Wednesday, 17 November 2010

The Freedom of Information Act

In our latest law lecture, we discussed the Freedom of Information Act. This act is of particular interest to Journalists because, if used correctly, it can be a particularly useful means of gathering interesting data and stories from organisations in the public sector. Any person making a request for information to a public authority is entitled to be told whether the authority holds this information and is also entitled to see it. Finding interesting information using this act is perfect for constructing newspaper stories that are of genuine interest to the public.

Unfortunately, a large majority of the act is taken up by exemption. Any information on the military / national security, for example, cannot be obtained. As Journalists it's particularly important to steer away from anything that could be defined as a security risk. Confidentiality is also another hurdle.

When the act came in so too did the idea of a 'sofa government'. Essentially, this meant that vents of importance were discussed rather than printed in reports. This is a hindrance to Journalists, as they can only ask for information that has been recorded in some form. In the lecture, we ran through the process one must go through to gather information using the Freedom of Information Act:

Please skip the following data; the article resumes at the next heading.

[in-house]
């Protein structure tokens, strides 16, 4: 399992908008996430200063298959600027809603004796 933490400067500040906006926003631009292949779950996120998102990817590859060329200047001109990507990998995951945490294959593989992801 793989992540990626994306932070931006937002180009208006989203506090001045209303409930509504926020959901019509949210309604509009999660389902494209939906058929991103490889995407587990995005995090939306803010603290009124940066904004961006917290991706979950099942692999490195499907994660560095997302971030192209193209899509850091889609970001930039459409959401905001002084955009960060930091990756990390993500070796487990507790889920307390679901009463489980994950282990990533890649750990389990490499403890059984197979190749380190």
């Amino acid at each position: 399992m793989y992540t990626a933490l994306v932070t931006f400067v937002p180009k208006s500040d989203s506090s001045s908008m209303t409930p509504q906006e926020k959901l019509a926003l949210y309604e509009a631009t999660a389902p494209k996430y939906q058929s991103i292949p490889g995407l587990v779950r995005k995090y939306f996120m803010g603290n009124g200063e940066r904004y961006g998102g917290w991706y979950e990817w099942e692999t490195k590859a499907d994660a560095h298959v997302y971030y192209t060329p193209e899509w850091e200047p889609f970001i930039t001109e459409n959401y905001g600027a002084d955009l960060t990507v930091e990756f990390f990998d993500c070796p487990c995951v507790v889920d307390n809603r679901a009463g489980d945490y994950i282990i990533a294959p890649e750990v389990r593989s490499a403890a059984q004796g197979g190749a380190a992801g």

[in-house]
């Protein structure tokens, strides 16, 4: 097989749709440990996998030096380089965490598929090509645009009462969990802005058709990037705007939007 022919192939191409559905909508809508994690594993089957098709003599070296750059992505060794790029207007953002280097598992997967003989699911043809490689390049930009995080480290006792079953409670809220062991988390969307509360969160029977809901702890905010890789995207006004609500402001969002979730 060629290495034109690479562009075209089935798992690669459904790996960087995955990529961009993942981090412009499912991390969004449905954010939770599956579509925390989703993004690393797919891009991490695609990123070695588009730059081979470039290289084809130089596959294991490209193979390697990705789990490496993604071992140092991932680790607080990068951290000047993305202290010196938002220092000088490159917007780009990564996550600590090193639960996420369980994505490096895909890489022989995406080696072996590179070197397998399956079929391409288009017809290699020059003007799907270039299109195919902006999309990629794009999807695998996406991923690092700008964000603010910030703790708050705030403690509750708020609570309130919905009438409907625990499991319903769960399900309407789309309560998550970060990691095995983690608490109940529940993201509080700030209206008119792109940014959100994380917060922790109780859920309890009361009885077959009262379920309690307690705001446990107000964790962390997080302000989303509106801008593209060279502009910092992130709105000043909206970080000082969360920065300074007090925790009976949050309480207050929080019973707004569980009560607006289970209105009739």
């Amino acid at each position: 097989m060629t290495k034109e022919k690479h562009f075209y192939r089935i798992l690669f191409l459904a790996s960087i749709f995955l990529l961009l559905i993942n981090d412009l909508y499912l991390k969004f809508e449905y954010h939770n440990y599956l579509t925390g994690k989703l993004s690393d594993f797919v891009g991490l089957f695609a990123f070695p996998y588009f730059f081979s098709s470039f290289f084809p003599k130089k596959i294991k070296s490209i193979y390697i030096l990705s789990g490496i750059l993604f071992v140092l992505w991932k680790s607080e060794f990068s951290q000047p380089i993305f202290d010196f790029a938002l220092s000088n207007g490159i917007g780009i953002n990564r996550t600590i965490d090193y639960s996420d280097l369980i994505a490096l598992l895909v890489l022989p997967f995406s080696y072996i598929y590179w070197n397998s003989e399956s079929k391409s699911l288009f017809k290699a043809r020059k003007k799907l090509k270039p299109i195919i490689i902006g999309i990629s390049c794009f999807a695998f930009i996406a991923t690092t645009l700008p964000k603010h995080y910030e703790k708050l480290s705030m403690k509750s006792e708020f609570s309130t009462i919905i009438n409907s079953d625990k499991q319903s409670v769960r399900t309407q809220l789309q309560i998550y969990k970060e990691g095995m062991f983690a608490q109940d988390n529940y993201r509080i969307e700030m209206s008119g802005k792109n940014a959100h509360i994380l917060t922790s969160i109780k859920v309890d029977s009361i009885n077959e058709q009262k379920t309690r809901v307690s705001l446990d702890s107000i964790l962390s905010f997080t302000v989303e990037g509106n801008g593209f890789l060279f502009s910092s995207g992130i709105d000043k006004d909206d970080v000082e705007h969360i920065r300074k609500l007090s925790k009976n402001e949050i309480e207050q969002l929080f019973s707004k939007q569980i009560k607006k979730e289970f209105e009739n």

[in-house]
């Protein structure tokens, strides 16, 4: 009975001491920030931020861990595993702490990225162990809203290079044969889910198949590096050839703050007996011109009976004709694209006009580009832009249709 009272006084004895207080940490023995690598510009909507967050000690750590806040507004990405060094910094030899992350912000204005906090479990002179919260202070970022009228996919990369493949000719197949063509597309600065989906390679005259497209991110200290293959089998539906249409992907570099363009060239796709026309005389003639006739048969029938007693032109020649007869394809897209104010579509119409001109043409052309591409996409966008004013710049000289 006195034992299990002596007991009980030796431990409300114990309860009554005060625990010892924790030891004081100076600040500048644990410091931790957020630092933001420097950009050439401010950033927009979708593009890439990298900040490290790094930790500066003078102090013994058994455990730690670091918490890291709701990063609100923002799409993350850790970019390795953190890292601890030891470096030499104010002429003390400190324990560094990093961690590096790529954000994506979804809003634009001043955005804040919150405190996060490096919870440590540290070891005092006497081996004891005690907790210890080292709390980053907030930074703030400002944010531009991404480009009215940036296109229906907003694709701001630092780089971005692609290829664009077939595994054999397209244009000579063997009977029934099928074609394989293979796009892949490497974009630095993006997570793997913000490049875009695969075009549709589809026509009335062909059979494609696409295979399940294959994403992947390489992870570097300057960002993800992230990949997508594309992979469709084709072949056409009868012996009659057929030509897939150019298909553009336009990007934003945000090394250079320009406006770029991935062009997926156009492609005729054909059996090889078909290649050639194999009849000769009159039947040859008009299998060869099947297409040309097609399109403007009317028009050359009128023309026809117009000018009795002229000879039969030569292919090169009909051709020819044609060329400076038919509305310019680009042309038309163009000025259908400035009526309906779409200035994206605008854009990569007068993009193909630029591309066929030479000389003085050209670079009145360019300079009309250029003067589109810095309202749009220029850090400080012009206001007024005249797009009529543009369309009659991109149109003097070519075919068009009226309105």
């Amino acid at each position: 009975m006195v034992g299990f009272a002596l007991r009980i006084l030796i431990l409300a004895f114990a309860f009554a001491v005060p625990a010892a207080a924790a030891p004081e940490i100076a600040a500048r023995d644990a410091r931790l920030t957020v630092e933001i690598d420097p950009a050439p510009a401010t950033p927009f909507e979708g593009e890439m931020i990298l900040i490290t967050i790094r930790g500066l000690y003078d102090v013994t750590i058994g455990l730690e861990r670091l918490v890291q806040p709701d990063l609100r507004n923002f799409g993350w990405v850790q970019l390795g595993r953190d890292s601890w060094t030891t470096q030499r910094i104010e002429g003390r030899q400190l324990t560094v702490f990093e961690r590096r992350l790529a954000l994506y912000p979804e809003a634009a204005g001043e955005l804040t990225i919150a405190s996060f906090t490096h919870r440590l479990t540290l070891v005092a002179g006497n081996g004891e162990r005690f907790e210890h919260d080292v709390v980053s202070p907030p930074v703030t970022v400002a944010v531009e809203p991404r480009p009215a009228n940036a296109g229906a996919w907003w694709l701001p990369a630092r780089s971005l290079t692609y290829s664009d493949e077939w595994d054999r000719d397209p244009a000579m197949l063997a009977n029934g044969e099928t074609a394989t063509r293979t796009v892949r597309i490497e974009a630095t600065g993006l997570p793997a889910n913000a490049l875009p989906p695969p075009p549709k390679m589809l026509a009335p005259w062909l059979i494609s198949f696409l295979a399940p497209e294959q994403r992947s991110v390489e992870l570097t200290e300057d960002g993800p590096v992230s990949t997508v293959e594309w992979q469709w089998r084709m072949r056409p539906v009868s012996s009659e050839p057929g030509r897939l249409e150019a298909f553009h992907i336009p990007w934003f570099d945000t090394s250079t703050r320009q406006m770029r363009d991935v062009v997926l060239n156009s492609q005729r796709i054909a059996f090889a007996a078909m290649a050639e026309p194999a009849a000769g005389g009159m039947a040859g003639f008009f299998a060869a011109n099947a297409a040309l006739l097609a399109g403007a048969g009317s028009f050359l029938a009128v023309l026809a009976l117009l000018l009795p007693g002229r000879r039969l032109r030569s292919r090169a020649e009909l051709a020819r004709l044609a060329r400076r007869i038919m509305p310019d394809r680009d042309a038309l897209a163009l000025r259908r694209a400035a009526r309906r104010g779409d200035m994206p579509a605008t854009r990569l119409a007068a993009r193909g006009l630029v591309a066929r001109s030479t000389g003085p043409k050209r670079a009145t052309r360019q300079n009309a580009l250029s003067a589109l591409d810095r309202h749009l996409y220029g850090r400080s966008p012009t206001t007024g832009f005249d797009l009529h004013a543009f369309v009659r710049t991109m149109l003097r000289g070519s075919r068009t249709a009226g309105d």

• In the Act, every organisation needs a Freedom of Information officer
  • Step 1 will consist of writing a letter to this individual, asking that under the information act does he/she/ keep documents on ______ and if so can you see it
  • At this point, you could easily be denied such information. There are a number of reasons why this could be the case. The organisation has a right to say that they could gather that information if necessary, yet it would be too costly to justify.
  • To reduce the chances of your request being rejected, think about getting information that isn't too expensive to gather
  • If denied, you could appeal. The appeal is handled by the Information Commission.


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